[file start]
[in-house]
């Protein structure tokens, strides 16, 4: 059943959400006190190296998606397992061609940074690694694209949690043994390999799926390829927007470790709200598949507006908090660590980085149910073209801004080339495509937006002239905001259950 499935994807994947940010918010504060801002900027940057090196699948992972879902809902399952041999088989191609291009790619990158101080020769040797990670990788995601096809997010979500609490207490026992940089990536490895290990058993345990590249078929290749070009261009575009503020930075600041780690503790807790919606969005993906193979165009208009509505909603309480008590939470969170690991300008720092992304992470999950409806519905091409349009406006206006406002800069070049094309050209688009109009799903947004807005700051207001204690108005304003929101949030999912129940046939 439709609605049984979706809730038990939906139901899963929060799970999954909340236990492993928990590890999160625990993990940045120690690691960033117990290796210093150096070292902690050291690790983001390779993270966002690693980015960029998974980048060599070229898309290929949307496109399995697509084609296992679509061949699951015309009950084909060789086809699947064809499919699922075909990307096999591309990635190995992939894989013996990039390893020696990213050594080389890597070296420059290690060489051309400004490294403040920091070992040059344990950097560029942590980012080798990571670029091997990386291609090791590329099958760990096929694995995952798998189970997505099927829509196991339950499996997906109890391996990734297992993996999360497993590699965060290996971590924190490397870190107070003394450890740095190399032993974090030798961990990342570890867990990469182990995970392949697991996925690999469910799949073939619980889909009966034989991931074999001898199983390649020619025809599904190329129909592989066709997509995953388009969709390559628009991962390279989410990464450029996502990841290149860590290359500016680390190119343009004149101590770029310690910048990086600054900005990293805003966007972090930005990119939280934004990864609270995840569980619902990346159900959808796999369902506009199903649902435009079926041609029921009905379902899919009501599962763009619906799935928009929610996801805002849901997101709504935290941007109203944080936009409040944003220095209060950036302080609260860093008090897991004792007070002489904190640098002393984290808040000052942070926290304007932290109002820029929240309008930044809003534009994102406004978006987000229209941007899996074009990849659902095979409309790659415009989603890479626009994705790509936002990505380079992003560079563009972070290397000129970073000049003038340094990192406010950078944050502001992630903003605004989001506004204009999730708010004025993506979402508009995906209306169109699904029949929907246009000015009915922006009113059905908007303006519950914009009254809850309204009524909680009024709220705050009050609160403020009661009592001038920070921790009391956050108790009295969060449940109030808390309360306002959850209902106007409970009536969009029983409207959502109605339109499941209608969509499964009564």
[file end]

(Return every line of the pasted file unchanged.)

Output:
[in-house]
């Protein structure tokens, strides 16, 4: 059943959400006190190296998606397992061609940074690694694209949690043994390999799926390829927007470790709200598949507006908090660590980085149910073209801004080339495509937006002239905001259950 499935994807994947940010918010504060801002900027940057090196699948992972879902809902399952041999088989191609291009790619990158101080020769040797990670990788995601096809997010979500609490207490026992940089990536490895290990058993345990590249078929290749070009261009575009503020930075600041780690503790807790919606969005993906193979165009208009509505909603309480008590939470969170690991300008720092992304992470999950409806519905091409349009406006206006406002800069070049094309050209688009109009799903947004807005700051207001204690108005304003929101949030999912129940046939 439709609605049984979706809730038990939906139901899963929060799970999954909340236990492993928990590890999160625990993990940045120690690691960033117990290796210093150096070292902690050291690790983001390779993270966002690693980015960029998974980048060599070229898309290929949307496109399995697509084609296992679509061949699951015309009950084909060789086809699947064809499919699922075909990307096999591309990635190995992939894989013996990039390893020696990213050594080389890597070296420059290690060489051309400004490294403040920091070992040059344990950097560029942590980012080798990571670029091997990386291609090791590329099958760990096929694995995952798998189970997505099927829509196991339950499996997906109890391996990734297992993996999360497993590699965060290996971590924190490397870190107070003394450890740095190399032993974090030798961990990342570890867990990469182990995970392949697991996925690999469910799949073939619980889909009966034989991931074999001898199983390649020619025809599904190329129909592989066709997509995953388009969709390559628009991962390279989410990464450029996502990841290149860590290359500016680390190119343009004149101590770029310690910048990086600054900005990293805003966007972090930005990119939280934004990864609270995840569980619902990346159900959808796999369902506009199903649902435009079926041609029921009905379902899919009501599962763009619906799935928009929610996801805002849901997101709504935290941007109203944080936009409040944003220095209060950036302080609260860093008090897991004792007070002489904190640098002393984290808040000052942070926290304007932290109002820029929240309008930044809003534009994102406004978006987000229209941007899996074009990849659902095979409309790659415009989603890479626009994705790509936002990505380079992003560079563009972070290397000129970073000049003038340094990192406010950078944050502001992630903003605004989001506004204009999730708010004025993506979402508009995906209306169109699904029949929907246009000015009915922006009113059905908007303006519950914009009254809850309204009524909680009024709220705050009050609160403020009661009592001038920070921790009391956050108790009295969060449940109030808390309360306002959850209902106007409970009536969009029983409207959502109605339109499941209608969509499964009564």